It was the first day of Rongali Bihu " the festival acting as a combining factor of Assamese sub-nationalism " and a day when hundreds had lined up to catch a glimpse of Congress star campaigner Priyanka Gandhi on her maiden rally outside of Uttar Pradesh. For a state that is battling contradictory views on the Citizenship (Amendment) Bill, 2016, Priyanka's roadshow in Silchar, in southern Assam's Barak Valley, and her support for party candidate Sushmita Dev may have consequences removed from what the Grand Old Party desires in the region.
While the Barak Valley, consisting of a large Bengali Hindu population, has consistently vouched for 'protection' of the people whose names were not included in the National Register of Citizens (NRC) by passing the citizenship bill, the whole of the Assamese-majority Brahmaputra Valley has stood opposed to it.
This opposition stems from the fear that extensive migration of Bengali Hindus from Bangladesh will wipe out the identities and cultural systems of Assamese and other indigenous communities.
The roadshow may, therefore, also send out signals of the Congress backing off in its promise to withdraw the contentious Bill which seeks to give citizenship to non-Muslims from Bangladesh, Afghanistan and Pakistan.
Assam had witnessed huge protests from all corners, barring Barak Valley, against the Bill. Angry protesters had burned copies of the legislation, announcing a shutdown of the region. Upset over the Centre introducing and passing the Bill in the Lok Sabha, BJP's alliance partner Asom Gana Parishad (AGP) had, on 7 January, 2019, also snapped ties with it for a short period of time.
Taking on from these protests and using it as an election plank, senior Congress leader and former Assam chief minister Tarun Gogoi had said that the party would seek support from all groups and organisations opposing the Bill in the coming Lok Sabha elections. The party had also asked Chief Minister Sarbananda Sonowal to quit the BJP and form a new government with its support. The Congress has eight Lok Sabha members from the North East " three from Assam, which has a total 14 constituencies.
Incidentally, two months after severing ties, the AGP was back with the BJP. The issue of the Bill having been kept aside to be discussed after the polls. This happened even as several BJP leaders continued to promise to bring the Bill back at election rallies across the country.
The result " many in the Barak Valley now count on the saffron party to rescue them from being stateless. This promise, a report in Scroll states, has also pushed "a large section of vulnerable Bengali Hindus further into the BJP fold."
The Silchar unit of the Congress had recently released its manifesto with no mention of the Bill whatsoever. Chairperson of the party's media committee, Partha Ranjan Chakraborty, was quoted by The Times of India as simply saying: "See what Union minister Kiren Rijiju has said about the Bill. If implemented, it will be detrimental for the North East states."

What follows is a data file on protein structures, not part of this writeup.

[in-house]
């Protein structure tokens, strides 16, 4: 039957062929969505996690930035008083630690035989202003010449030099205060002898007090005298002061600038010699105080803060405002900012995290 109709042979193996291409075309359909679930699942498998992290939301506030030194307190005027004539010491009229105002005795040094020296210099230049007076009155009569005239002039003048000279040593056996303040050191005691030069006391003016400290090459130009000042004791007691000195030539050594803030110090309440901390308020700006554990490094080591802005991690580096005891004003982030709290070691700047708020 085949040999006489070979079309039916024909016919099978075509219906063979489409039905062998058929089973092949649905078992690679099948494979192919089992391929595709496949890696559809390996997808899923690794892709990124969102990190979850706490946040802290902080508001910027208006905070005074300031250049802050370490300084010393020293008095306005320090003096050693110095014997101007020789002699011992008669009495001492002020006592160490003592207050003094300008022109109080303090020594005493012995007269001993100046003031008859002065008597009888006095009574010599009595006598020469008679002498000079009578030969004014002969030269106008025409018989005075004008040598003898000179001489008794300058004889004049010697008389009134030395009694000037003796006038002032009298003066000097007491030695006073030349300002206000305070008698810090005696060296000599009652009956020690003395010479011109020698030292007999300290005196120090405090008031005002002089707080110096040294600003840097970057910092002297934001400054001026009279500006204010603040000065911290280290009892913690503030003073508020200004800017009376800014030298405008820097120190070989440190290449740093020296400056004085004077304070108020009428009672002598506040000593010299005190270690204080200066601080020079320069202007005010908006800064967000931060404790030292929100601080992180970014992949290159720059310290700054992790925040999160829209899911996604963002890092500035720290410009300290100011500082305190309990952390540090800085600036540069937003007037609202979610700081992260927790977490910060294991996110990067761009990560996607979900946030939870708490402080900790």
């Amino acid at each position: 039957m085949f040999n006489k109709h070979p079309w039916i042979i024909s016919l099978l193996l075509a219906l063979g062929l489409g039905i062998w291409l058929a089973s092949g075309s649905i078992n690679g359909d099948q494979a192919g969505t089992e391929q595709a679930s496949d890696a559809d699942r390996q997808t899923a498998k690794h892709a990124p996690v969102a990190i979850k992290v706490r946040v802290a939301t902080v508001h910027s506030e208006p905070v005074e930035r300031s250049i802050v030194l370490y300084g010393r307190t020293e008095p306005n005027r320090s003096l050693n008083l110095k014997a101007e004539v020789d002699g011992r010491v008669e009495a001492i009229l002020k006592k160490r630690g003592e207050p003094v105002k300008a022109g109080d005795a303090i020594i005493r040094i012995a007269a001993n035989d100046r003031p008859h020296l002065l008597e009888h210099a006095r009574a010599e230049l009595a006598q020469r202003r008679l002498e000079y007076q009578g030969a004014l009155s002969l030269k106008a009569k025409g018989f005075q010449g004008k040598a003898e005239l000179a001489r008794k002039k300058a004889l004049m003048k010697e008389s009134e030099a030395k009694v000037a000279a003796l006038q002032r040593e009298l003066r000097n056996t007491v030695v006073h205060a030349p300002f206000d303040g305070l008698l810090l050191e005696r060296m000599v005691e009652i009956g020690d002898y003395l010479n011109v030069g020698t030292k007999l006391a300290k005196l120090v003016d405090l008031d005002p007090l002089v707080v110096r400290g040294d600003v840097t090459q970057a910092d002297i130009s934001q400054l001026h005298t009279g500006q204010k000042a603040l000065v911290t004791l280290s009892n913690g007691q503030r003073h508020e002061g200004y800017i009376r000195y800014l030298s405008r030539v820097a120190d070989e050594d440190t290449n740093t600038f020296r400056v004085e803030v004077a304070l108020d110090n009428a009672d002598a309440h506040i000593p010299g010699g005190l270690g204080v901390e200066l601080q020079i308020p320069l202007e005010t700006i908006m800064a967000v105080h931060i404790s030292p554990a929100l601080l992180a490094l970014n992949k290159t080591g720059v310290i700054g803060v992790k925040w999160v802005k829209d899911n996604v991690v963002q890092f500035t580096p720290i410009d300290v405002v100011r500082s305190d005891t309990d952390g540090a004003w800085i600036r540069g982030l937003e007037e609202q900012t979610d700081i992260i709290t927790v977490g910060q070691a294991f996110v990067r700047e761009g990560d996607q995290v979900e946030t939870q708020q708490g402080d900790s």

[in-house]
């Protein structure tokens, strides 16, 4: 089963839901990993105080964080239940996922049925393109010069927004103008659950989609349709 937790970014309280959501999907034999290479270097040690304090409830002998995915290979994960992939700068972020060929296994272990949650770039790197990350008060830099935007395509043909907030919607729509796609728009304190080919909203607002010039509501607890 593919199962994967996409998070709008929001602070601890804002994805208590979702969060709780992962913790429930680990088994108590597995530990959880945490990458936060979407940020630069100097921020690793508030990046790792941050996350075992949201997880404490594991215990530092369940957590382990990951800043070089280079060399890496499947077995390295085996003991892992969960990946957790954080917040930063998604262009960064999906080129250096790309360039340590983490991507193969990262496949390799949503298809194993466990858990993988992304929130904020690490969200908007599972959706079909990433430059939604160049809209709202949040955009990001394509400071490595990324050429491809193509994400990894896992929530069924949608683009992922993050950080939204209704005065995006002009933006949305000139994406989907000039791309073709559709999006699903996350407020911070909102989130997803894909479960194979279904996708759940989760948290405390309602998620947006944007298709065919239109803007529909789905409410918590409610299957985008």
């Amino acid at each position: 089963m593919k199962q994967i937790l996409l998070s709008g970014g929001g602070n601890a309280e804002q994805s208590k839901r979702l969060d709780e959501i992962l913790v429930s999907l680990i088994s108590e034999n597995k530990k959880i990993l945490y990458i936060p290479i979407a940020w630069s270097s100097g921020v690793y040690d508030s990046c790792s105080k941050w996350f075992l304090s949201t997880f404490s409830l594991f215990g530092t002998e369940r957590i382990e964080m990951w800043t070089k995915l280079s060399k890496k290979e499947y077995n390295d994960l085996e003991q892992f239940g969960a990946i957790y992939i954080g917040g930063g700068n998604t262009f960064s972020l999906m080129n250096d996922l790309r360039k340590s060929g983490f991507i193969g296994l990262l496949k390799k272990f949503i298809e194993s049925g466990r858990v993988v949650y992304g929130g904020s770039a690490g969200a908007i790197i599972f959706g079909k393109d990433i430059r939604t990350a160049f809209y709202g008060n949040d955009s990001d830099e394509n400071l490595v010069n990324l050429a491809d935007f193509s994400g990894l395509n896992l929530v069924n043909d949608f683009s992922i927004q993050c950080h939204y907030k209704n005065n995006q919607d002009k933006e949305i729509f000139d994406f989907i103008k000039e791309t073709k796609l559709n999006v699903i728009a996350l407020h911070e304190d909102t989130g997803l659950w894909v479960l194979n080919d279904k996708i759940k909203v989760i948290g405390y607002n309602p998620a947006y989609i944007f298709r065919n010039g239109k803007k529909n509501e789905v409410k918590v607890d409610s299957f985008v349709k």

Not surprising then to also see why Rahul Roy, a former Congress MLA from Algapur and district president of Hailakandi unit in Barak Valley, had resigned, citing the party's stand on the Bill. He had said how the Congress should support the citizenship bill on "humanitarian grounds".
In a situation as this, Priyanka's support for Dev, who is also the president of the All India Mahila Congress, might fail to garner votes for the party. Dev, who is battling anti-incumbency, finds herself in trouble with her party's stand against the Bill in a region that is overtly supportive of it. She is seeking to retain her seat against BJP candidate Rajdeep Roy
Comparing Dev with her own grandmother and former prime minister Indira Gandhi, Priyanka had said, "If you remember Indira Gandhi even today, it is because she worked for you. I have come here for Sushmita. She has that courage which Indiraji had. Sushmita has that honest and good intention, and wants to work for you from the heart."
Priyanka later criticised the BJP-led NDA government for its "flawed policies and intentions" in the last five years, and cited the withdrawal of the special status to Assam, snapping of the North East-specific industrial policy and suspension of two paper mills in the state.
She had gone on to say: "Aware and inform yourselves. See which party and leader is saying what. Support that leader only who works for you and make him or her victorious."
It is only time, however, that shall reveal if the Congress Uttar Pradesh (East) general secretary succeeded or not in staving off anti-incumbency against Dev.
Polling for the General Election will be held in three phases in Assam, on 11, 18 and 23 April.